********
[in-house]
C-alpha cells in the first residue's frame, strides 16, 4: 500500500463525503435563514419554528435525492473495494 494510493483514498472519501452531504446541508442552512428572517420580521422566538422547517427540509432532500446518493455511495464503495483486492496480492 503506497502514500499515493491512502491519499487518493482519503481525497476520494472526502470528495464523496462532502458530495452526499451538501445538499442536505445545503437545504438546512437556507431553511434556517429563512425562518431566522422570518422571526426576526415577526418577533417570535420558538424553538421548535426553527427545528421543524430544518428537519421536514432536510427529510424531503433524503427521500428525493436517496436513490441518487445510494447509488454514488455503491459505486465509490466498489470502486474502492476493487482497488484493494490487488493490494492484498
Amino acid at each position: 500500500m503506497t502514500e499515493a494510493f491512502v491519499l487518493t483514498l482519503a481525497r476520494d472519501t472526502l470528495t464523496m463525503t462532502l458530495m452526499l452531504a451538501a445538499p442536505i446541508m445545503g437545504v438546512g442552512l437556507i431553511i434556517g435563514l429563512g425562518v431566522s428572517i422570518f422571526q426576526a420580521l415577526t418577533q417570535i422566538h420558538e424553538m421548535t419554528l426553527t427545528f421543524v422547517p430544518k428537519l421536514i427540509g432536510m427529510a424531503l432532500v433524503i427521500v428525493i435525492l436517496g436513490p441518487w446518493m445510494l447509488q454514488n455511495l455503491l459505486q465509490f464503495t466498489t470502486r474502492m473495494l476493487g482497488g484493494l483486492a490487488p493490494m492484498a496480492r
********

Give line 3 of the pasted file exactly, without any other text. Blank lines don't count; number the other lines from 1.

Amino acid at each position: 500500500m503506497t502514500e499515493a494510493f491512502v491519499l487518493t483514498l482519503a481525497r476520494d472519501t472526502l470528495t464523496m463525503t462532502l458530495m452526499l452531504a451538501a445538499p442536505i446541508m445545503g437545504v438546512g442552512l437556507i431553511i434556517g435563514l429563512g425562518v431566522s428572517i422570518f422571526q426576526a420580521l415577526t418577533q417570535i422566538h420558538e424553538m421548535t419554528l426553527t427545528f421543524v422547517p430544518k428537519l421536514i427540509g432536510m427529510a424531503l432532500v433524503i427521500v428525493i435525492l436517496g436513490p441518487w446518493m445510494l447509488q454514488n455511495l455503491l459505486q465509490f464503495t466498489t470502486r474502492m473495494l476493487g482497488g484493494l483486492a490487488p493490494m492484498a496480492r